08 Dec 2021
hadopelagic black metal | Babylon Doom Records and others | Release date: 10 Dec 2021
Sometimes you hear a record and it immediately clicks and the feeling is right there for a review. Sometimes you need days and days, spin after spin for one. With Lhaäd’s debut Below it was definitely the former as this record takes us back several decades and also pushes us forward years at the same time. A wonderful trip back and forth in black metal past, present and future.
Whenever the talk about classic black metal (or second wave black metal as well) one will automatically come across ‘Trve Norwegian Black Metal’ and Lykormas, the mastermind behind Lhaäd, has certainly heard his share of Immortal or Darkspace. Two bands that certainly have left a mark on his new one-man-project which is releasing its debut these days via Babylon Doom Records, Fólkvangr Records and Extraconscious Records. Its mix of classic black metal (also in the Scandinavian vein) and some atmospheric sounds, which at first glance seem industrial but which also resemble the sound of the deepest of the sea levels, the hadopelagic level.
The record has an aquatic theme and its main concern is the hadopelagic level of the deepest trenches of the sea like the Mariana trench in the Western Pacific. There is basically no sunshine at the hadopelagic level which seems like a very good analogy to Lhaäd’s sound because in some ways there is no light coming into that level of the sea from above, no sunlight at least. Thus the whirlwinds of Below are not only reminders of first wave black metal but also wonderfully set into the whole theme of the record which is also in some ways shown in the cover. But the careful observer will have seen that the cover is more turquoise than completely dark as one would assume for these depths of the ocean. Behold, there is more light down there than one would imagine because of noctilucent plants which phosphoresce and thus light the deep sea. Of course the question arises if these sources of lights have an equivalent in Lhaäd’s songs? Yes they have, as there are these aforementioned sound elements which are carefully inserted into the whole flow of the record, for example the slowly meandering low-end sound at the end of ”Below II” (yes all six tracks are numbered that way) which sounds a little bit like the bulkhead partition of a submarine being closed airtight above one’s head. One can imagine how claustrophobic the sound is and yet, at the spot within the song and the whole album – it is like a short breath of air or a short oasis of calm before the next thundering whirlwind encapsulating the listener.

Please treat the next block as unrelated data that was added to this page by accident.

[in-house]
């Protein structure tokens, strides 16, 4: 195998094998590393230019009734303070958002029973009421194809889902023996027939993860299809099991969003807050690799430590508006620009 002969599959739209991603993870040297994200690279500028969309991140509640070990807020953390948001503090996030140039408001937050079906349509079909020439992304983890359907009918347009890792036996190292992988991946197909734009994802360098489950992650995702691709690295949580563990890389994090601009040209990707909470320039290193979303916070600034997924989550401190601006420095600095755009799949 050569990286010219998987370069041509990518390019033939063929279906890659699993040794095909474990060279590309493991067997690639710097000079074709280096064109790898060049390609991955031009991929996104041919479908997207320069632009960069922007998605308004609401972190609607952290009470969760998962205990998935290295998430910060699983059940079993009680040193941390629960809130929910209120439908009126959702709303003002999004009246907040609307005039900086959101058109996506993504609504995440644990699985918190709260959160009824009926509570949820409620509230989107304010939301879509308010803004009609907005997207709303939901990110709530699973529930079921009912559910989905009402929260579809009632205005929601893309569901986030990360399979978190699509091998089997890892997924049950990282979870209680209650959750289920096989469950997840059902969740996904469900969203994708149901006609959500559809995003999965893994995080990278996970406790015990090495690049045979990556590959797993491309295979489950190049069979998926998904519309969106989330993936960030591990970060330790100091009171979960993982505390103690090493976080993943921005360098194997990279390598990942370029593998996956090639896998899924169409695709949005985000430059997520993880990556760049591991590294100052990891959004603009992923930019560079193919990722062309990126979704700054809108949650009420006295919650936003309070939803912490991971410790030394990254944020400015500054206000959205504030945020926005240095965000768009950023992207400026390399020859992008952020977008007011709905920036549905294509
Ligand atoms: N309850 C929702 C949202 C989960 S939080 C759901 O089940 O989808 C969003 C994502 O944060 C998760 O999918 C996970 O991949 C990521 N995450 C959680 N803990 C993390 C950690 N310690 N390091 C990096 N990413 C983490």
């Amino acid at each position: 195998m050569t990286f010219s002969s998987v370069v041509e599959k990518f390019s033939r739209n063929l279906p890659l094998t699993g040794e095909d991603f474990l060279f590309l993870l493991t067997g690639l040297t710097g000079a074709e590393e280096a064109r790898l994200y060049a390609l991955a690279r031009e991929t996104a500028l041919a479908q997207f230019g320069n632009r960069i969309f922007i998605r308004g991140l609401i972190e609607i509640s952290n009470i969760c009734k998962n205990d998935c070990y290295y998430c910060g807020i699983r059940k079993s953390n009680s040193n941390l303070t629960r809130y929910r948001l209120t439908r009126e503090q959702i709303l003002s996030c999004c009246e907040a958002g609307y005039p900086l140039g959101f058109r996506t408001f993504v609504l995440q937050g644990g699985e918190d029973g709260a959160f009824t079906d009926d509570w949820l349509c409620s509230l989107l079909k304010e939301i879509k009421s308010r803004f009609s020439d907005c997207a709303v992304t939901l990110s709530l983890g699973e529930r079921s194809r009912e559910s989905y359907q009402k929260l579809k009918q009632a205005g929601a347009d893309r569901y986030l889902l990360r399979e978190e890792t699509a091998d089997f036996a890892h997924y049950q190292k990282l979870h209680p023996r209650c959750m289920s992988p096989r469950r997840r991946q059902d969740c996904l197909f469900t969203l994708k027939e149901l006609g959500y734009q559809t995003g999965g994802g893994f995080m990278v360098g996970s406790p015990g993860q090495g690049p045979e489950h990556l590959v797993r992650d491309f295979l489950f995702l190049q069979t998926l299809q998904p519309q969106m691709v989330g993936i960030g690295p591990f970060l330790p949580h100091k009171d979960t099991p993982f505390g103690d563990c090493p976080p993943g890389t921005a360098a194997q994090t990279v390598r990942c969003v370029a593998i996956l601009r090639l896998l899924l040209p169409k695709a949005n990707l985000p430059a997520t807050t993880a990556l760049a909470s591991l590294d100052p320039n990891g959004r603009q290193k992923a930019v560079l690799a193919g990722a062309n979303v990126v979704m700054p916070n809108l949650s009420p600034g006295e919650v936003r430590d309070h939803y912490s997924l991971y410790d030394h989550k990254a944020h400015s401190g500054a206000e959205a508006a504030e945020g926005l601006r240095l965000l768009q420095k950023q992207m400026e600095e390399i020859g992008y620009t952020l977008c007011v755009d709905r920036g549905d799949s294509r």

However, at the beginning it was mentioned that the record also shows where black metal could be going next, what the future of black metal might be. Let’s be honest – there are too many black metal bands trying to mimic the Scandinavian roots of the 80s and the 90s. At the same time, there are also way too many bands trying to combine post-rock elements and black metal foundations which then end up writing just another typical blackgaze or post-black metal or atmospheric black metal song. Lhaäd is more careful about combining these elements – yes there are moments of relaxation but they are not as dominant as in the sub-genres mentioned before. This record is industrial in the precision with which it is played but it is not industrial black metal in the Borgne sense. This way the industrial nature is only noticeable in some of the underlying sounds and the short moments of quiet.
The record is really carefully laid out, has a good feeling for incorporating the theme into its songs and the sounds and songwriting show a very thorough knowledge of black metal history and where the genre might be headed next. Wherever Lhaäd is going next – it will be interesting to follow that path!